All of a sudden, another cyclist came down the road with great speed. Everyone assumed he would stop. When he did not, motorists and pedestrians started yelling for him to stop. He did not. In fact, he actually had to maneuver his bike around the barriers to get onto the tracks--past the lights, the bells, and the barriers. He never stopped, and a large number of horrified observers watched as the train hit the bike and he was killed.
What was going on there? Was this a suicide? Or was he in a rush and did he assume he could make it across before the train? Who was he? What was his history? It seems likely it was suicide, given the fact that he had to really work hard to get onto the tracks and couldn't have failed to notice the signals and barrier.
I will never know. Nor will I know his name.
I'm not a cyclist (too scary around here), but I feel terrible about this, and now I have a Ghost Bike just a stone's throw from my house. Not something I ever wanted to see here.
Rest in peace, whoever you are.
This is about all I can manage today. I have a nasty summer head cold and I think I've been overdoing it.
Even though I'm trying very hard to limit my activities, even short tasks are tiring. This is Joey Challenge #128. I couldn't resist giving it a go...but now I need a nap!
Below is the same photo altered with two separate iPhone apps.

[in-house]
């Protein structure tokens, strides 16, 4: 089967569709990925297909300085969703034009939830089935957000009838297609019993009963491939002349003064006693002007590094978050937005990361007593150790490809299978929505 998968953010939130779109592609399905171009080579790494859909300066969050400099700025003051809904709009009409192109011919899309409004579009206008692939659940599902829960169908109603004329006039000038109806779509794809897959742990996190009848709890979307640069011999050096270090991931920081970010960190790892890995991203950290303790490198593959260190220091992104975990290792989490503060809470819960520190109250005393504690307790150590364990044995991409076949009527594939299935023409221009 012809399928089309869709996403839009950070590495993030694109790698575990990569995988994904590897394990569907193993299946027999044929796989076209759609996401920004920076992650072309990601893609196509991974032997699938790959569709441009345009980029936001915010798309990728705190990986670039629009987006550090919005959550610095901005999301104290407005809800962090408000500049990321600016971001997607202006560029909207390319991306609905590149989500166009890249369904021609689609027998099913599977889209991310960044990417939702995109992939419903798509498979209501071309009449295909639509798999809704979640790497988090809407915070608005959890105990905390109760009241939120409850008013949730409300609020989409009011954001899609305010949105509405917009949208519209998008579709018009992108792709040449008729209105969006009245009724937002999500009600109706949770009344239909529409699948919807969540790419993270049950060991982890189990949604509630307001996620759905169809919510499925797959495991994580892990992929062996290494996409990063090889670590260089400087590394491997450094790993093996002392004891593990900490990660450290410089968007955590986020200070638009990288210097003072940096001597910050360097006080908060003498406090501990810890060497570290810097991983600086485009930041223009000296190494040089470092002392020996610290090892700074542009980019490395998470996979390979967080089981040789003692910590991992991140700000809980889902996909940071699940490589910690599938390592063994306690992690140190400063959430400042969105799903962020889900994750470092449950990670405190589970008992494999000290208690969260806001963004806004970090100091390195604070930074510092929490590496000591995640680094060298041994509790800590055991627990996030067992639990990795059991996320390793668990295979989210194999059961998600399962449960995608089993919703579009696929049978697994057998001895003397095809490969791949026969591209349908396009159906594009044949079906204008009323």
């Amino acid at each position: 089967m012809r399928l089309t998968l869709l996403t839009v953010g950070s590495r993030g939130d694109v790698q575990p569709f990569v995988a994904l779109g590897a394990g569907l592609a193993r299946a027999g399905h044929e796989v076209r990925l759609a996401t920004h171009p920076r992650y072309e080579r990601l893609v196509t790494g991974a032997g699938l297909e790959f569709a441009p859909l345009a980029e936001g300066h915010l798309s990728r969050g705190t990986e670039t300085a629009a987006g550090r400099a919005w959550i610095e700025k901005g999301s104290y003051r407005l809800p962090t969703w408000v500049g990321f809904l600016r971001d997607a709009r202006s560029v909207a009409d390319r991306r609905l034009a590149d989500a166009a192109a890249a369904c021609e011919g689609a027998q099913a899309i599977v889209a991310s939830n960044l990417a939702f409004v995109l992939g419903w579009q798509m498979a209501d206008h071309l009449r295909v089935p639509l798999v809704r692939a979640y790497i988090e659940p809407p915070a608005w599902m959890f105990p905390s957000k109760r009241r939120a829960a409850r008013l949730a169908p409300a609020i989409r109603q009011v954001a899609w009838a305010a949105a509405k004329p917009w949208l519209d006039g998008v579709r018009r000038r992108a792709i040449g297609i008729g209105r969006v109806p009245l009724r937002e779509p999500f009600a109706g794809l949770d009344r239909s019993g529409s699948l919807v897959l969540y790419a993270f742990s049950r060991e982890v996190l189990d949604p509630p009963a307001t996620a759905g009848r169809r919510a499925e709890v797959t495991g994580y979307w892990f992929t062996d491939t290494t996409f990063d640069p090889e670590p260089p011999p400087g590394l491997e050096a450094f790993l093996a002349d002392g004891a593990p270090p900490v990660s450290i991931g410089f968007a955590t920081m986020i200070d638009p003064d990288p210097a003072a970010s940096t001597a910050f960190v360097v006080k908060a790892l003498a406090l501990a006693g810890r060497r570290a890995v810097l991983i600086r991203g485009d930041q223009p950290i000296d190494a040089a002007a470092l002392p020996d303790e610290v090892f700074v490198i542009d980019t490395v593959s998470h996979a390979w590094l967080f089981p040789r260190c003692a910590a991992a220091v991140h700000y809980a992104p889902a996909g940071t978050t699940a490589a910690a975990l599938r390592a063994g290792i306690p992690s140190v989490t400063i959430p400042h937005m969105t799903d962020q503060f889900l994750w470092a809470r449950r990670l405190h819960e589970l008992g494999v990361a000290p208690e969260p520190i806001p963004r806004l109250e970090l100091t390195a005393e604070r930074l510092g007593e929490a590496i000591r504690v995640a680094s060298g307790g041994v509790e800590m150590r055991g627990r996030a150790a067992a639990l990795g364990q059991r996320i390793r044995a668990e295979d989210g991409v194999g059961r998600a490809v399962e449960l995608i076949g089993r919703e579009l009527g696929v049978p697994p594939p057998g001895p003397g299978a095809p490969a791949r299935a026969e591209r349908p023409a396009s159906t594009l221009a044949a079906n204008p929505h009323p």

When I was a kid, I remember my mother complaining that I never finished what I started. She was right. I would develop some sudden enthusiasm and throw myself into whatever-it-was and then just as suddenly lose all interest and drop it. I had unfinished projects littering the house.
I remember being furious with her for pointing this out--because I knew it was true.
I made a vow to myself that I would "finish what I started" from then on. And mostly I've stuck to that vow. My mother did me a big favor.
After completing a really challenging project last week (more about that in a future post), I had finally cleared the decks of all my recent textile endeavors and was free to think about what's next. I do have one additional rug underway but can finish that as soon as the weather turns cooler and I can get back in the studio.
As soon as I asked myself, "What IS next?" I realized I had two ancient unfinished objects that I truly wanted to complete. One is a quilt I started at least 30 years ago. But that's in pieces in various boxes and will have to wait a while longer, until I can find everything. The other, though, is a punch needle embroidery face that I started at least seven years ago. Here it is.